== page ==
Colorado is home to some of the most breathtaking natural scenery you’ll ever see. From majestic mountains to rushing rivers, there’s something for everyone to enjoy in this beautiful state.
It’s the state with the highest average elevation in the country, and it is home to 58 fourteeners (peaks that rise more than 14,000 feet above sea level) and more than 600 thirteeners.
With heights like these, Colorado is a prime destination for hikers, photographers, and nature lovers of all kinds.
How the Mountains of Colorado Were Formed
Around 80 million years ago, as the North American continent slowly drifted away from the fragmented Pangea landmass, tectonic activity near the Pacific coastline gave rise to an event known as the Laramide orogeny. This was a time period of intense mountain-building that resulted from the collision of several large tectonic plates—the North American plate and two Pacific plates, the Kula and the Farallon.
With these plates colliding against one another, the earth’s crust was forced upward, creating a large portion of what would later become the Rocky Mountains. This process continued for an estimated 30 million years—the exact start and end point of the Laramide orogeny is not known for certain.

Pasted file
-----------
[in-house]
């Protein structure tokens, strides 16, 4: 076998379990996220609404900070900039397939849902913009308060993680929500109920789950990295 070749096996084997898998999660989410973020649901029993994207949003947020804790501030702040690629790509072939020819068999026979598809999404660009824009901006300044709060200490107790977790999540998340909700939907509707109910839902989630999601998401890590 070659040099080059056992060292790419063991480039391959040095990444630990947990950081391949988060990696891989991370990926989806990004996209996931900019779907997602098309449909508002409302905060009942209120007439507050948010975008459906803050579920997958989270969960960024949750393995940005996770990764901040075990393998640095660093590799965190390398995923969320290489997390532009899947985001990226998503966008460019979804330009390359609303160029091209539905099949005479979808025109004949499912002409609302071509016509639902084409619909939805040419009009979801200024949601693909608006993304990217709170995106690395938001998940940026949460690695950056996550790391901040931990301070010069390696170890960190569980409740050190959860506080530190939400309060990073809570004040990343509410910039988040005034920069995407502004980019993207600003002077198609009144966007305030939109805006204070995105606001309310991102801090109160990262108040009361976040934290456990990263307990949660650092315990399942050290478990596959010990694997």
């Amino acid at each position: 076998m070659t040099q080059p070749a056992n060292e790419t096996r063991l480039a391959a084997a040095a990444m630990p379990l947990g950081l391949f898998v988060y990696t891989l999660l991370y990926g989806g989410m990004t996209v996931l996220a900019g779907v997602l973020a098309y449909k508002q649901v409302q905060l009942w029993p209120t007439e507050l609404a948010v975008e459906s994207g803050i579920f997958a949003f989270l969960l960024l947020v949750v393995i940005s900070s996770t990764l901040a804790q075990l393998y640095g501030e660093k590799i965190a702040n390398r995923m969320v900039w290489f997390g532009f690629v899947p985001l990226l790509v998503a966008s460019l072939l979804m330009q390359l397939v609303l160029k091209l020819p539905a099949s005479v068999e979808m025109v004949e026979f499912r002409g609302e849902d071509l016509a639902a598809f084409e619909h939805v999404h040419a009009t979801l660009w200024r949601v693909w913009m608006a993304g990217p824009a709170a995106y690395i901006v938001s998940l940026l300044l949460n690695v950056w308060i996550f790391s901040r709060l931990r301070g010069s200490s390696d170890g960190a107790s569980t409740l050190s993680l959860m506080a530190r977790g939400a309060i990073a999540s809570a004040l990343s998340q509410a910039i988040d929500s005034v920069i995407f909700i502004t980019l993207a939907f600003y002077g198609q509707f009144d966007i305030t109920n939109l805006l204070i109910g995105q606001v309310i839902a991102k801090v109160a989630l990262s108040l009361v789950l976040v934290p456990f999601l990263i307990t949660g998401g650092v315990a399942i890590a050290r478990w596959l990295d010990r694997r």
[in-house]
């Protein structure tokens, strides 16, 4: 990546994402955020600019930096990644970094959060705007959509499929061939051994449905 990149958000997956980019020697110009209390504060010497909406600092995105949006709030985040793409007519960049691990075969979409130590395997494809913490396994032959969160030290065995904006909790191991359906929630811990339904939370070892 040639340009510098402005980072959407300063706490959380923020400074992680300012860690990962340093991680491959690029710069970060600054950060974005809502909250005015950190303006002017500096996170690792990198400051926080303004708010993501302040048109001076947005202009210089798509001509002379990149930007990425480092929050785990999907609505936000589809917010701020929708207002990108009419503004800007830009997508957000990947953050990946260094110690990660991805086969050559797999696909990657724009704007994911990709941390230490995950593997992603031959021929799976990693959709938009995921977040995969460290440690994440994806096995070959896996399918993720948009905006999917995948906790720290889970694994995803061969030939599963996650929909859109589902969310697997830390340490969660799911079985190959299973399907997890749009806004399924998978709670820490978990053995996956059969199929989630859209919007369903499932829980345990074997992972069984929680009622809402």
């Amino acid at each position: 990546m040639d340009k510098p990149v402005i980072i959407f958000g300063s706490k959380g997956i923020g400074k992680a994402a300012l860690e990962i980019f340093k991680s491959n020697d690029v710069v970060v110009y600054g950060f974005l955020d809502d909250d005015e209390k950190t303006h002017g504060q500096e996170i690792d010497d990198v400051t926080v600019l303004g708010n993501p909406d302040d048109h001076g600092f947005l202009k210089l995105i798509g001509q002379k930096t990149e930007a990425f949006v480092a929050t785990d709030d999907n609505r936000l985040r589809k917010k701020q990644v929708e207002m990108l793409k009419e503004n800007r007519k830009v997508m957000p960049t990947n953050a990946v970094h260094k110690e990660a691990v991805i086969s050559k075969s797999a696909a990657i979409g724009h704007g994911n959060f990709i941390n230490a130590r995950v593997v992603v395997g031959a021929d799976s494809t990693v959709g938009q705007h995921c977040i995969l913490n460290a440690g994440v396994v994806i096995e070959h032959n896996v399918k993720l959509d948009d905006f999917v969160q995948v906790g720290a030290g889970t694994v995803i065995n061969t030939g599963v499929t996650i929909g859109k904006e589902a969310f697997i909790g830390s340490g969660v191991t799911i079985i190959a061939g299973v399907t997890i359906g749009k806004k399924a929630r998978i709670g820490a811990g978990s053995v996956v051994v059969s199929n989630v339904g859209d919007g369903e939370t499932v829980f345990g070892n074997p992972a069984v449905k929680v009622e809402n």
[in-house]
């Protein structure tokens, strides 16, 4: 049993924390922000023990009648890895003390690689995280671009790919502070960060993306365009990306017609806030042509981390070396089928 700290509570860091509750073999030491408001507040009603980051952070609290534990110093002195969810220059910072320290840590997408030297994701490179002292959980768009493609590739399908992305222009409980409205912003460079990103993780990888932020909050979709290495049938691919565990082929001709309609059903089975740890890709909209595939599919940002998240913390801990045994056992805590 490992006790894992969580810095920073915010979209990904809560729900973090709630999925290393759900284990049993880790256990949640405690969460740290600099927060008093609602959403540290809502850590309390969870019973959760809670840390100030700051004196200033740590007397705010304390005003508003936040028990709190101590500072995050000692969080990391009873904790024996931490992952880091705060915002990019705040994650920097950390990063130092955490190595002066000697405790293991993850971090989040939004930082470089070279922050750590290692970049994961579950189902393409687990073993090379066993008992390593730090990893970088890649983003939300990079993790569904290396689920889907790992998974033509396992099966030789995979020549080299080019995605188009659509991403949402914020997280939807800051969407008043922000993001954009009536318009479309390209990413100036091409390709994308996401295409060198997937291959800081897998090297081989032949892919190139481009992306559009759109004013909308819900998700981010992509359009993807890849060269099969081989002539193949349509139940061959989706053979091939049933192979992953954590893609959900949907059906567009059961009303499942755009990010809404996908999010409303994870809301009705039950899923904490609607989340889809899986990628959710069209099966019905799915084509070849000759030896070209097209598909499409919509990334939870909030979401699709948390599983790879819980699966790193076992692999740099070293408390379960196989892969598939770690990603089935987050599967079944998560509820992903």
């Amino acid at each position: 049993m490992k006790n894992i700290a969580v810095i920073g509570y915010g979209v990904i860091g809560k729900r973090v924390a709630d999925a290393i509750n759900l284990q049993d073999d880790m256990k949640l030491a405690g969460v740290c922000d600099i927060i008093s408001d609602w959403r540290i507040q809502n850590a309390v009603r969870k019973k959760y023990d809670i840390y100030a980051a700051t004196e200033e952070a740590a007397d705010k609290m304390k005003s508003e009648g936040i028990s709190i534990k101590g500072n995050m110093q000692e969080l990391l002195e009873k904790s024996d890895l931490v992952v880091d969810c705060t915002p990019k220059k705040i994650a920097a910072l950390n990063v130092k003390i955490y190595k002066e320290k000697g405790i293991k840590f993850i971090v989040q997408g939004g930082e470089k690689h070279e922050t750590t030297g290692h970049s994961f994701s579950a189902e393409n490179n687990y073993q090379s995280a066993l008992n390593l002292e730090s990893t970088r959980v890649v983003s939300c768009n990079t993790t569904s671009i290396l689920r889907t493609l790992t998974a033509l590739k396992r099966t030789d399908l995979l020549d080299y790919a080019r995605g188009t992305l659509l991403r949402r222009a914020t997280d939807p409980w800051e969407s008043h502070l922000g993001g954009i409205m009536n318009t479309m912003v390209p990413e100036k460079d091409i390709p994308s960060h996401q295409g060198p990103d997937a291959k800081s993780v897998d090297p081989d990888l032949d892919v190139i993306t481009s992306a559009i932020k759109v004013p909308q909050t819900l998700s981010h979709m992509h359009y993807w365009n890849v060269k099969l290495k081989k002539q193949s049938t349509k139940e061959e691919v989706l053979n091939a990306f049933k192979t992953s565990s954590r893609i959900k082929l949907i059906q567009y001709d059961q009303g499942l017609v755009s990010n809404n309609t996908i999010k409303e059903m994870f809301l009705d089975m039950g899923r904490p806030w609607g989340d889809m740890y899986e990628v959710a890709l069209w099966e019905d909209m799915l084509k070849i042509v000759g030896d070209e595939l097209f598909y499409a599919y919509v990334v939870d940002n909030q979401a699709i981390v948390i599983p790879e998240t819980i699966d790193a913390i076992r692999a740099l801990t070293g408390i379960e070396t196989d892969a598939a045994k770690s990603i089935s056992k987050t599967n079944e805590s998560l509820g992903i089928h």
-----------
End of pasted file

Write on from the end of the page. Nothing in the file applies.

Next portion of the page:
Volcanic Activity in Colorado
When tectonic plates shear against one another, one plate is typically pushed upward while the other is forced underneath. These processes are known as uplift and subduction.
As the Pacific plates were subducted beneath the North American plate deeper into the earth, they began to heat up and melt. This molten liquid rock, called magma, rose up through cracks and weaknesses in the earth’s crust, causing volcanic eruptions, which further contributed to the formation of these mountains.
You can see the evidence of this volcanic activity in the 15 calderas (large, crater-like depressions that form when a volcano collapses inward on itself) of the San Juan Mountains in southwestern Colorado.